But we’re not going to run before we can walk. If you look to Google and Facebook and how long it took them to really get a format that worked for their customers, it wasn’t overnight. We understand that. We want to do that in the mid to long term rather than launch something half-baked overnight. So it will be display advertising on day one, but it will evolve into something much more.

Privacy has been a major concern for other social networks, particularly Facebook. How will Friends Reunited tackle that?

Simply the privacy is around these memory boxes. A box can either be private, it can be shared or it can be public. When you take it or you join it you know it’s going to be one of these things. It’s really simple to understand. If it’s public, there’s no restrictions on who can put content in, who can see it – it’s wide open and everyone can be involved and participate. That would be for say a major event or a school. If it's private, that's somewhere you'd put really important memories that you don't want the world to know, and that won't be indexed or made searchable for the whole site.

That’s it. There’s no other buttons, no other settings. It’s just round the boxes, dead easy to understand: private, shared, public.

Do you have a figure in mind of the number of users you wish to attract?

No. We’ve built the plan on engaging the 20m registered users we currently have. At the moment we get one and half to two million people every month coming back to the site, but when they’ve been coming back they’ve seen that nothing’s changed and gone off again. The dwell time is pretty low. Rather than them coming and spending two or three minutes with us, we want them to come and spend half an hour or an hour and lose themselves in the content. If we didn’t get one more user but the current crop started spending five, six, seven times more time on the site, then that would be a huge success by itself.

When you were developing the site, were there things you’d seen other social networking sites do that you were keen to emulate or avoid?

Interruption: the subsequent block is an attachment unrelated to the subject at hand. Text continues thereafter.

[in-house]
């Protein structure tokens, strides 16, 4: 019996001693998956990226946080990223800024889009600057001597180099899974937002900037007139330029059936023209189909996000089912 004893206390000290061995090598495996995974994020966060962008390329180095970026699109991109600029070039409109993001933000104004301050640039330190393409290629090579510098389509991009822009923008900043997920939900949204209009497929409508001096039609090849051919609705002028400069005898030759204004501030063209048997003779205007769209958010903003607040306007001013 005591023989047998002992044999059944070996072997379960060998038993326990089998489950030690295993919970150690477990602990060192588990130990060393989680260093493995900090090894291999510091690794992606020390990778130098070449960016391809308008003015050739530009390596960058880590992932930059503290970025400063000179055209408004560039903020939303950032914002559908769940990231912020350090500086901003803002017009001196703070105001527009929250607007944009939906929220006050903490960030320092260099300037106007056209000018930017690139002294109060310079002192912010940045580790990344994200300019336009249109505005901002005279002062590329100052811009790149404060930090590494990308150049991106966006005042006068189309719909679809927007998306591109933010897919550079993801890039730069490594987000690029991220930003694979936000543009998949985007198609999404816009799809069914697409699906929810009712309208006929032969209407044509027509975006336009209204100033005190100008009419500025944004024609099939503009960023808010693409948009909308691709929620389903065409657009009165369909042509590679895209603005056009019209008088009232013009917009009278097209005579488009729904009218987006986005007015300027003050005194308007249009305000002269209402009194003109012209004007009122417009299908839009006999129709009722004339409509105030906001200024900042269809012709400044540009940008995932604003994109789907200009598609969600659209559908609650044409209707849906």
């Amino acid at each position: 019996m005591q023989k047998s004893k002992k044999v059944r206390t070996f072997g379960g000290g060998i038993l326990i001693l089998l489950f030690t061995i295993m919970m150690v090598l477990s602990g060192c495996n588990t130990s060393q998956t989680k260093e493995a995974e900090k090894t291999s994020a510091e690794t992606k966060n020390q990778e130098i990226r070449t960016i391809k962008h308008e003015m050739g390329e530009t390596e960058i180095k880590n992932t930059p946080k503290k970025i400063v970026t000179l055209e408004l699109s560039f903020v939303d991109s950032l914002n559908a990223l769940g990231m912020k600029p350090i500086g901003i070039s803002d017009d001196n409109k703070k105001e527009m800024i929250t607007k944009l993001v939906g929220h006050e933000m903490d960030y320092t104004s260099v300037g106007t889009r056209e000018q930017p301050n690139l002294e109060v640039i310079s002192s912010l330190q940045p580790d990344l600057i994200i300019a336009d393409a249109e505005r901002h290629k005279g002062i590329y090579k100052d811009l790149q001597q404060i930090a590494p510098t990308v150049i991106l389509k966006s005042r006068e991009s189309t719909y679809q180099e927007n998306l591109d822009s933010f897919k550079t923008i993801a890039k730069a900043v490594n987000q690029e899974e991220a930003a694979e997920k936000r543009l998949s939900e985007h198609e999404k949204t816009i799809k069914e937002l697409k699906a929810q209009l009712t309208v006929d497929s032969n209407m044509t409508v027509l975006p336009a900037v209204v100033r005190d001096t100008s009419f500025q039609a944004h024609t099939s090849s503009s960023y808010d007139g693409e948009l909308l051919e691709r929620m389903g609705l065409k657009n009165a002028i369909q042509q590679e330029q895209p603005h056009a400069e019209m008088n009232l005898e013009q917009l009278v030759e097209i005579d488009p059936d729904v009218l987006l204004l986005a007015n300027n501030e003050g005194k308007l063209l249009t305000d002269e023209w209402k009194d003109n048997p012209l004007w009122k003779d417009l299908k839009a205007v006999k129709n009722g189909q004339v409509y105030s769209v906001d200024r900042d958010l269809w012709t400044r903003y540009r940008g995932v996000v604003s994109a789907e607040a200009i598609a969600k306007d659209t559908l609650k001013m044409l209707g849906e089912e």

One of the big hot topics at the moment is social influence marketing. We think the concept is really interesting, but the execution of things like Klout is very sledgehammer-like. They’re trying to insert analytics. We watch all these new things coming in. Some of them have great ideas, but generally they set a firework off too early rather than understand their audience.

I’d be crazy to predict we’re definitely going to be successful and this is going to work 100 percent, I’m not going to say that, but I do believe we’ve got a great chance of success and one of the reasons for that is we’re focusing on a core area: memories. People talked about the Myspaces and the Bebos reinventing themselves, but if you actually look at what they’ve done, they’ve had a bit of a facelift but they haven’t really changed what they’re offering.

I think that’s key for us, staying focused and giving people a clear understanding of what it is we’re providing and also what we’re not providing. We’re not trying to substitute the use of other social networks. We’re trying to give them something additional that fills a need.

Who is Chris van der Kuyl?


2007-present: Chief executive officer, Brightsolid

2005-present: Visiting professor of digital entertainment, University of Abertay

2005-present: Chairman, 4J Studios

2005-present: Chairman, Tayforth Consulting

2006-2009: Chairman, Add Knowledge

1999-2006: Chairman, Young Enterprise

2000-2005: Chairman, axis animation

1996-2005: President and CEO, VIS Entertainment plc


The University of Dundee

The University of Edinburgh


Industry insights

View all
Add your own content +